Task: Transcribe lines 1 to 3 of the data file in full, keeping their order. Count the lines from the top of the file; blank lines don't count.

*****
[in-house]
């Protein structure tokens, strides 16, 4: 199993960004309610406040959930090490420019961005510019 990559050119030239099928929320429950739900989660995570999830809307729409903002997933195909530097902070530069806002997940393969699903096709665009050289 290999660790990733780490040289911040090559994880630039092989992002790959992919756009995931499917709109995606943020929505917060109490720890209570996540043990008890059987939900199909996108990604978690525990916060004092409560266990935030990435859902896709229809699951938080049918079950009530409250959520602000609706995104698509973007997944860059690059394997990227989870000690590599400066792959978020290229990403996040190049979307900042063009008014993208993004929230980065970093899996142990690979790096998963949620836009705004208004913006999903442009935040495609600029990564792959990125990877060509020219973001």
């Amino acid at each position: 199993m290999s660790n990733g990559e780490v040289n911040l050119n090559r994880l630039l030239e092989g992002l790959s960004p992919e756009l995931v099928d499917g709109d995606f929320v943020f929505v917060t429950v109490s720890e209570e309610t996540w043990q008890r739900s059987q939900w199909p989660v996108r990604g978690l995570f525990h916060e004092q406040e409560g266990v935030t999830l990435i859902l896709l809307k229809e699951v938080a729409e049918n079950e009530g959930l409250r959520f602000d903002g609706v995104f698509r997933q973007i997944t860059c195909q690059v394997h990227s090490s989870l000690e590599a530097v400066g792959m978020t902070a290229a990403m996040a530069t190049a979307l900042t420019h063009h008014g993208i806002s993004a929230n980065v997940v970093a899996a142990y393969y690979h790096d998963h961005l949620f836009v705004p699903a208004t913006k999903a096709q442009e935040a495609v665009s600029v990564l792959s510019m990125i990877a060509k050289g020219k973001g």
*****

[in-house]
């Protein structure tokens, strides 16, 4: 199993960004309610406040959930090490420019961005510019 990559050119030239099928929320429950739900989660995570999830809307729409903002997933195909530097902070530069806002997940393969699903096709665009050289 290999660790990733780490040289911040090559994880630039092989992002790959992919756009995931499917709109995606943020929505917060109490720890209570996540043990008890059987939900199909996108990604978690525990916060004092409560266990935030990435859902896709229809699951938080049918079950009530409250959520602000609706995104698509973007997944860059690059394997990227989870000690590599400066792959978020290229990403996040190049979307900042063009008014993208993004929230980065970093899996142990690979790096998963949620836009705004208004913006999903442009935040495609600029990564792959990125990877060509020219973001």
């Amino acid at each position: 199993m290999s660790n990733g990559e780490v040289n911040l050119n090559r994880l630039l030239e092989g992002l790959s960004p992919e756009l995931v099928d499917g709109d995606f929320v943020f929505v917060t429950v109490s720890e209570e309610t996540w043990q008890r739900s059987q939900w199909p989660v996108r990604g978690l995570f525990h916060e004092q406040e409560g266990v935030t999830l990435i859902l896709l809307k229809e699951v938080a729409e049918n079950e009530g959930l409250r959520f602000d903002g609706v995104f698509r997933q973007i997944t860059c195909q690059v394997h990227s090490s989870l000690e590599a530097v400066g792959m978020t902070a290229a990403m996040a530069t190049a979307l900042t420019h063009h008014g993208i806002s993004a929230n980065v997940v970093a899996a142990y393969y690979h790096d998963h961005l949620f836009v705004p699903a208004t913006k999903a096709q442009e935040a495609v665009s600029v990564l792959s510019m990125i990877a060509k050289g020219k973001g």